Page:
Sindhu Bhaskar builds an earth oven outside her family’s natural ‘earthbag’ home in Thiruvannamalai. Photo: Sindhu Bhaskar
Though over one-third of the world’s population still lives in homes made with mud, somewhere in the mid-20th century, this trend took a sharp decline. A recent survey conducted by scientists from India and The Netherlands ascertained that cement’s popularity and availability were the main reason. Moreover, it noted that it is not so much a matter of quality, as it was a matter of “societal image” that is the key barrier to accepting earth as a building material.
Despite the odds against it, mud may yet make a comeback. India’s housing shortage and the critical need to reduce carbon emissions are prompting many to consider a revival. Cement manufacturing accounts for 8% of carbon dioxide emissions and 2-3% of the global energy supply. But it’s so widely and readily available – India is the second-largest producer – that cement and concrete have come to be the preferred material for all kinds of construction, including housing. Meanwhile, the Indian government aims to achieve housing for all by 2022. This seems a distant goal now, and it doesn’t help that the cost of cement and concrete has risen and is likely to keep increasing with fuel and transport costs.
But the recent survey published in Construction and Building Materials exposed how deeply the idea of poverty is entrenched with earthen housing. Notably, ‘kutcha’ houses (made of unburnt bricks, bamboo, mud, grass, reeds, thatch, etc.) are treated as an official indicator of deprivation in the formulation of the poverty line. For earth to be considered a practical solution to the current housing shortage, the authors emphasised the role of NGOs in promoting construction using local materials and providing consultancy and knowledge for safe construction with the earth.
Sindhu Bhaskar is part of one such organisation. Thiruvannamalai-based Thannal Mud Homes Trust is a natural building awareness group founded by Bhaskar and her architect husband Biju in 2011.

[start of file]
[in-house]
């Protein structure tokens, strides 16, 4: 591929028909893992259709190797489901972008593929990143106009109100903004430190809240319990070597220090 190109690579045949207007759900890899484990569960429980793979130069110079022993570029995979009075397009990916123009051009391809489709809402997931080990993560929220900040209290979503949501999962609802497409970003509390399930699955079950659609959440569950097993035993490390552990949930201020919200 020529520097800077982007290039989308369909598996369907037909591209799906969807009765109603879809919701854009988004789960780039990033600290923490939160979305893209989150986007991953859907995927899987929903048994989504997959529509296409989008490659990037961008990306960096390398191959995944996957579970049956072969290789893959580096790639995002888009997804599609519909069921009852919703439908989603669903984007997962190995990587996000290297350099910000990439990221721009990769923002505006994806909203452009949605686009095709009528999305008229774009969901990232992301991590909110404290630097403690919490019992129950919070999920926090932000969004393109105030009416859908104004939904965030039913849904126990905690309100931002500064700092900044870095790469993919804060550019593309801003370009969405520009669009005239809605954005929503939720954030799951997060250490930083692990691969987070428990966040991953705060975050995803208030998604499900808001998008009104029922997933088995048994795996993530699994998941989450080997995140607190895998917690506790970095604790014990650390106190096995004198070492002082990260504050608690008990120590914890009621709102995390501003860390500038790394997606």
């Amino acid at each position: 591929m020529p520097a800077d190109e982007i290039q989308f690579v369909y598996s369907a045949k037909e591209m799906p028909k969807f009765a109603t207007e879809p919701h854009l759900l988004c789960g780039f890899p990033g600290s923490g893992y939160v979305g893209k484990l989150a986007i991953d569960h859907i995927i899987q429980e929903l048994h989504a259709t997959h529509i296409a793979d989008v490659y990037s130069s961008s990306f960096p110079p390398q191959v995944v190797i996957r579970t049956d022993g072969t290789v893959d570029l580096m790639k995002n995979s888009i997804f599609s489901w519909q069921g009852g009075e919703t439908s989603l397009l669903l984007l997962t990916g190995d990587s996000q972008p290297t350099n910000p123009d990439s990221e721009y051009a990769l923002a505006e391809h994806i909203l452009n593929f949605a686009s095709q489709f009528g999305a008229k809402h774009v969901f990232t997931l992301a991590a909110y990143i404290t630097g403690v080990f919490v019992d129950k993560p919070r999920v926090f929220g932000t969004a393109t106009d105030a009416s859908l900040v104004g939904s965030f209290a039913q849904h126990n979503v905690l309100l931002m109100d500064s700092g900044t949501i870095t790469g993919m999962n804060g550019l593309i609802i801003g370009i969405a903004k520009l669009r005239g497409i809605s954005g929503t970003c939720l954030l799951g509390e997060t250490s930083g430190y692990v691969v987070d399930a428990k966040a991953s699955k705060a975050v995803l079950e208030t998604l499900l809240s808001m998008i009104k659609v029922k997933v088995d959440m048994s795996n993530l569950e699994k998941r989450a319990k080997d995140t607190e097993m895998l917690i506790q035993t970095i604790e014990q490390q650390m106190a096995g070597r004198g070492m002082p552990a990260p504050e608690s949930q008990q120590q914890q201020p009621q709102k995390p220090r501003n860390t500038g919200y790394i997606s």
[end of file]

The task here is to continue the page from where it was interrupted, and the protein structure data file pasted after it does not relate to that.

Though Bhaskar is deeply involved in all of Thannal’s activities, she is most known among the community to be a virtuoso with plasters. Plasters can be thought of as the skin of the building. They are the key to protecting the structure from harsh environmental conditions like heat and moisture. Additionally, they add aesthetic value to mud buildings – this is significant considering the role of ‘image’ in the public’s resistance to mud homes.
After years worth of trial-and-error, Bhaskar and her team have successfully developed and refined five different recipes for plasters. These use different proportions of mud, lime, and other natural materials such as cow dung, egg whites, aloe vera, and fibres.
Bhaskar stressed how their work is based on age-old ideas. For example, cow dung has been used since ancient times as an insecticide and a waterproofing agent; similarly, cashew nutshell extract has been used as termite-proof for wooden door frames and is an excellent antioxidant. She is skeptical about mixing mud with cement.
The thoughtless addition of cement to natural buildings is an especially sore point with Thirumalini Selvaraj, a civil engineer at VIT University, well known for her work in restoring heritage structures. “What happens is this,” she said: “lime is a low-strength material compared to cement, but has high durability. If you take a lime building and replace it with cement, it is incompatible. Cracks will appear.”